About Time I Read It: An Appetite for Wonder by Richard Dawkins

Some staff member at my favorite local library must be a fan of Richard Dawkins because for weeks a copy of the esteemed scientist’s  2013 memoir An Appetite for Wonder: The Making of a Scientist had been prominently displayed in the memoirs, biographies and autobiographies section. One Saturday my curiosity finally got the better of me and I decided to borrow it. Once the memoir was in my possession I slowly made my way through it, finishing mere days before it was due back at the library. Perhaps like most books, there as things about it I liked and things I didn’t.

This is the second book I’ve read by the renowned British evolutionary biologist, science writer and “New Atheist.” Over a decade ago I read his much talked about 2006 book The God Delusion. (Not long afterwards I followed it up with Alister McGrath and Joanna McGrath’s Christian response,The Dawkins Delusion?: Atheist Fundamentalism and the Denial of the Divine.) Written as the first volume of a two volume set, the book covers the lives of his parents, his childhood and his early career as a scientist, ending with the publication of his first book The Selfish Gene.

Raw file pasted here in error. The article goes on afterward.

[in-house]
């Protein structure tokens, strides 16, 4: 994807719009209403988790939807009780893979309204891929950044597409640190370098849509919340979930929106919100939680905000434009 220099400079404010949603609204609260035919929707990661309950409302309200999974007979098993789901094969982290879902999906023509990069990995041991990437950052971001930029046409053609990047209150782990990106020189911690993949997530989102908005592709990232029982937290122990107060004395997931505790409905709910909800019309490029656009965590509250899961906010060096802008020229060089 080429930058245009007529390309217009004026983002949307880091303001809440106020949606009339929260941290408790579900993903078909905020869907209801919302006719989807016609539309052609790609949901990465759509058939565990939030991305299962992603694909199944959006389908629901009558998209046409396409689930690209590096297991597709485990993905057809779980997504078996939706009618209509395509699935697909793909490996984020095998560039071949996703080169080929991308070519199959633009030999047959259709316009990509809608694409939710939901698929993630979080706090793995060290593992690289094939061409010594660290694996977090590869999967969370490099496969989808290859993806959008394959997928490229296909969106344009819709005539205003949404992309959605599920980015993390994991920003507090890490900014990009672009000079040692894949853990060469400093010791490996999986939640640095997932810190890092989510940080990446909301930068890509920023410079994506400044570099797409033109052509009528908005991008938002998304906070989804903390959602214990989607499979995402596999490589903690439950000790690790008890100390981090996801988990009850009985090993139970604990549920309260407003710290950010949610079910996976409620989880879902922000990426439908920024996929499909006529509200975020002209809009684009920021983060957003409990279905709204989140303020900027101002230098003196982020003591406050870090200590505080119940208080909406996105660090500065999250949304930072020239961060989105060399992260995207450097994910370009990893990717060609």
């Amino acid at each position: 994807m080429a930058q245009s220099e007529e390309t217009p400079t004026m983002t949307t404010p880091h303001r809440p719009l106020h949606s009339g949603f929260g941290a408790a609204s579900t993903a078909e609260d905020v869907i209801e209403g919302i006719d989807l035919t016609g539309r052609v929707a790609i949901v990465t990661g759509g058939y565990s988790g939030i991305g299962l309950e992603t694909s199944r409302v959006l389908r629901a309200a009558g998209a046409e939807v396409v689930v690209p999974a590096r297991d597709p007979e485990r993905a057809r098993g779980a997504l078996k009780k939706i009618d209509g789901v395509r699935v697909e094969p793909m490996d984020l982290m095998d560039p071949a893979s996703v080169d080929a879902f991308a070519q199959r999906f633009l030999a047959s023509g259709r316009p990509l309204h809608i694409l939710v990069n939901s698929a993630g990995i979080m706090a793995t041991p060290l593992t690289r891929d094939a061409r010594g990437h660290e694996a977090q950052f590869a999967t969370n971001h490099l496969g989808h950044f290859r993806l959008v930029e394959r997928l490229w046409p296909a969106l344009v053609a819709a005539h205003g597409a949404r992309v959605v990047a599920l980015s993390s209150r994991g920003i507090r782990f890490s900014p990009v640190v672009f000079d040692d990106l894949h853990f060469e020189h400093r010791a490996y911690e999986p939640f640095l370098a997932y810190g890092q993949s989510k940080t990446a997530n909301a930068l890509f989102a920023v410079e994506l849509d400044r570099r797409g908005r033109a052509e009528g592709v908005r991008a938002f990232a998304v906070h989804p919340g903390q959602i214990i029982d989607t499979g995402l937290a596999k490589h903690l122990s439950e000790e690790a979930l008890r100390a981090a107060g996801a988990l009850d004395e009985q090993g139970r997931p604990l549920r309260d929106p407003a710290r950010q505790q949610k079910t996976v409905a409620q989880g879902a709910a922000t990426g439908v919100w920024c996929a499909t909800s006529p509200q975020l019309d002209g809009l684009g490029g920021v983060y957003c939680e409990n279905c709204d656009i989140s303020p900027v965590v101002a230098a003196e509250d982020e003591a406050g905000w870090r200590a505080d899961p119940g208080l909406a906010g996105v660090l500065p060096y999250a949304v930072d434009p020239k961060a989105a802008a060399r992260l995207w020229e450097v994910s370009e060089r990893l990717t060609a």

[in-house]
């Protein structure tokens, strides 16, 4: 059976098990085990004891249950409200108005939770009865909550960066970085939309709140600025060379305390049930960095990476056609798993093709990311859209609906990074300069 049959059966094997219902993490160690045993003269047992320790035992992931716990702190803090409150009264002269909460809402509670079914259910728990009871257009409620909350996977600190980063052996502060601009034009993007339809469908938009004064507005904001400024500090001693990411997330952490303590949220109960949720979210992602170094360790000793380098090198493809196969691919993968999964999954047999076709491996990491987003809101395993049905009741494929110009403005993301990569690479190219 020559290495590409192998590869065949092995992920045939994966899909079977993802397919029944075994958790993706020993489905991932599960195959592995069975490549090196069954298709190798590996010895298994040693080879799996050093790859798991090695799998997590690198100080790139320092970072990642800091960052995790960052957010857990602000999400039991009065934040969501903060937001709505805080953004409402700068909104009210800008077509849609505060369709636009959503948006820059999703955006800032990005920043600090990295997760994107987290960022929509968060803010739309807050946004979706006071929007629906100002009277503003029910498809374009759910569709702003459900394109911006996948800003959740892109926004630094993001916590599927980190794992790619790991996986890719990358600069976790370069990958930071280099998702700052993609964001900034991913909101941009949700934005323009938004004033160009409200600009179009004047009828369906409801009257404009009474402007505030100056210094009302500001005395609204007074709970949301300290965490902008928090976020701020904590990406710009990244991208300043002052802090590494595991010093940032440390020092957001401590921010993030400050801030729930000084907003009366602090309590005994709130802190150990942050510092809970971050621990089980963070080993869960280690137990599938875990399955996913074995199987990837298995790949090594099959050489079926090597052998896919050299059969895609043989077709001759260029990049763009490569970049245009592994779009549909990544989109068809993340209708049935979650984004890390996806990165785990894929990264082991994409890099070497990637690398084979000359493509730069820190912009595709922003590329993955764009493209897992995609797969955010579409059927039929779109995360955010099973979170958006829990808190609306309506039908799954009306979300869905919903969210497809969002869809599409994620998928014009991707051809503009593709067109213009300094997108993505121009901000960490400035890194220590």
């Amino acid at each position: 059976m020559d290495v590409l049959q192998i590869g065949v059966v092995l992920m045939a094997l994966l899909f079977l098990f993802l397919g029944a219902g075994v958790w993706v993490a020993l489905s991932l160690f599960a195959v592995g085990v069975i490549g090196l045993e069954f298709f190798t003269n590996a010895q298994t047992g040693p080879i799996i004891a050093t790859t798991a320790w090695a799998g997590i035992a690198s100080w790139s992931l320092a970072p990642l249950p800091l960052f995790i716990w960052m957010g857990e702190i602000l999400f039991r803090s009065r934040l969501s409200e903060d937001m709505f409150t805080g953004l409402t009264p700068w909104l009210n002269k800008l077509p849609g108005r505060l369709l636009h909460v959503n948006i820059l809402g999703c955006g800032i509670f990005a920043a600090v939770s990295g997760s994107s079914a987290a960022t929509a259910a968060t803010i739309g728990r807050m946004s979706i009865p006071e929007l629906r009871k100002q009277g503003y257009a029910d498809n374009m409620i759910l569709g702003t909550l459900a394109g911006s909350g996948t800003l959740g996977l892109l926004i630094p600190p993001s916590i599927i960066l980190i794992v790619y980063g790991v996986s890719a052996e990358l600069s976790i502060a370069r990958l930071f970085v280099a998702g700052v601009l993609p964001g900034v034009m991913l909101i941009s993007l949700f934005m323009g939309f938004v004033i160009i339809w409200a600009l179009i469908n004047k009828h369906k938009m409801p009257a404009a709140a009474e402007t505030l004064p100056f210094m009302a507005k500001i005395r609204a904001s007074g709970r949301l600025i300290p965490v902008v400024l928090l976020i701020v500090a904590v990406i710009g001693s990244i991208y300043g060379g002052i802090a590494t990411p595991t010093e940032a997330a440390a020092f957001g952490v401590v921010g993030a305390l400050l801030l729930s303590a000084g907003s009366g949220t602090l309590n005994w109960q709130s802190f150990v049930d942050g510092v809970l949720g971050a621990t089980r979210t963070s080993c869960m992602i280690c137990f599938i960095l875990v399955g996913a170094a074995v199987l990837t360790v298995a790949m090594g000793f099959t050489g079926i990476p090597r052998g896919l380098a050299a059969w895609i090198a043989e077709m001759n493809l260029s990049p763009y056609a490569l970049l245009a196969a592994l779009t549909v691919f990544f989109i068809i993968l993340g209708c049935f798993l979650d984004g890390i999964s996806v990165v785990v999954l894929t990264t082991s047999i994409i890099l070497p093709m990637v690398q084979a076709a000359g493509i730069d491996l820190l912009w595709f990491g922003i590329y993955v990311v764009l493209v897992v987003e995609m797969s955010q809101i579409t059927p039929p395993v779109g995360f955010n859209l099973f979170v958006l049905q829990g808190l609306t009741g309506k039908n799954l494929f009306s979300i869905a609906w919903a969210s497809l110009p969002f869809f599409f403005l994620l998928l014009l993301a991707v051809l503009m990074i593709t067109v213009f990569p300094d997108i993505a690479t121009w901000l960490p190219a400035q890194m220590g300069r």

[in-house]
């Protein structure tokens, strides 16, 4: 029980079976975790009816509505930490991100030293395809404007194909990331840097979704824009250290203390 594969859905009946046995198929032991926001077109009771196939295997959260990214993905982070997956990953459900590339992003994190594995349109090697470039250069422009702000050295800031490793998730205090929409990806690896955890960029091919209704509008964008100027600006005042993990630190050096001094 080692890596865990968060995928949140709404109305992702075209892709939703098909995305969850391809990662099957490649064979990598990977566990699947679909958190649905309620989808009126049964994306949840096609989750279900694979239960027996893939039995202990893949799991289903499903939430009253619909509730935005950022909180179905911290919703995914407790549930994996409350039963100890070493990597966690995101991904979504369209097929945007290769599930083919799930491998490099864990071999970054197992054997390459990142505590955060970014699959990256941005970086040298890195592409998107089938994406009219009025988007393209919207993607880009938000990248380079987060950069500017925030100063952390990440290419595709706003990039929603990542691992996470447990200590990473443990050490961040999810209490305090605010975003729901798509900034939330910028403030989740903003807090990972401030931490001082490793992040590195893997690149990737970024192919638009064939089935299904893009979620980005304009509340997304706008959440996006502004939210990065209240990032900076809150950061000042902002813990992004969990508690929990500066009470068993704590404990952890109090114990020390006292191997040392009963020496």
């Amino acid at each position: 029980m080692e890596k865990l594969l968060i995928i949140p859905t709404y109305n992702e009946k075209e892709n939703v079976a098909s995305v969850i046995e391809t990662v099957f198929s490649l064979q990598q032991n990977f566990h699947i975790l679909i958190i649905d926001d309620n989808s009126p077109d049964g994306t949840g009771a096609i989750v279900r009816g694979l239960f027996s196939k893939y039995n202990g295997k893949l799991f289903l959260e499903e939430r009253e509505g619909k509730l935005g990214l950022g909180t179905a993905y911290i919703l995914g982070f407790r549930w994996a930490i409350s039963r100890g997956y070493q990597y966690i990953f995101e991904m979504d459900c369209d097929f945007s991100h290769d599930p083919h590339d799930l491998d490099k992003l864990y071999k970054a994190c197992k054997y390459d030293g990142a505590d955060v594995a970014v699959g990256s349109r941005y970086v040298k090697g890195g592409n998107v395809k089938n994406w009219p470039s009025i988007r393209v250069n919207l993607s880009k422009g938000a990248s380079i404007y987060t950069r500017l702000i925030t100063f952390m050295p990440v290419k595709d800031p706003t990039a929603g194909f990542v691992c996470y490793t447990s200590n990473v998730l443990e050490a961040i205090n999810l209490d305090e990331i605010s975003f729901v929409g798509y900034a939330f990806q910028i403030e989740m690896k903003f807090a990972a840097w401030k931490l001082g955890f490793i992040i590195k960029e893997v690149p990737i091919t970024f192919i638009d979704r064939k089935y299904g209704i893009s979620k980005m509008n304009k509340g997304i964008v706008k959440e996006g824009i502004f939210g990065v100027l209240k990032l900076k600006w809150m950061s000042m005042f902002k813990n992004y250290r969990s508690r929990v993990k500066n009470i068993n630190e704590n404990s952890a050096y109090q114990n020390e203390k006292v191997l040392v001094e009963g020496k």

Before reading Appetite for Wonder I would have assumed even though I wasn’t an expert on Dawkins I probably knew more about him than the average person. After reading this book I learned quite quickly how ignorant I really was. For instance, I had no idea he was born in Africa. (His father had been working as an agricultural civil servant in what is now Malawi when he was drafted into the military. A few years later, after his father was posted to nearby Kenya Dawkins was born.) Likewise, I had no idea one of the world’s most prominent atheists was a devout Anglican in his youth, albeit for a short period. I also wasn’t aware he spent time at UC Berkeley as an assistant professor of zoology during the tumultuous late 60s and took part in anti-war protests. Lastly, I had no idea he was a pioneer in the field of computer programing.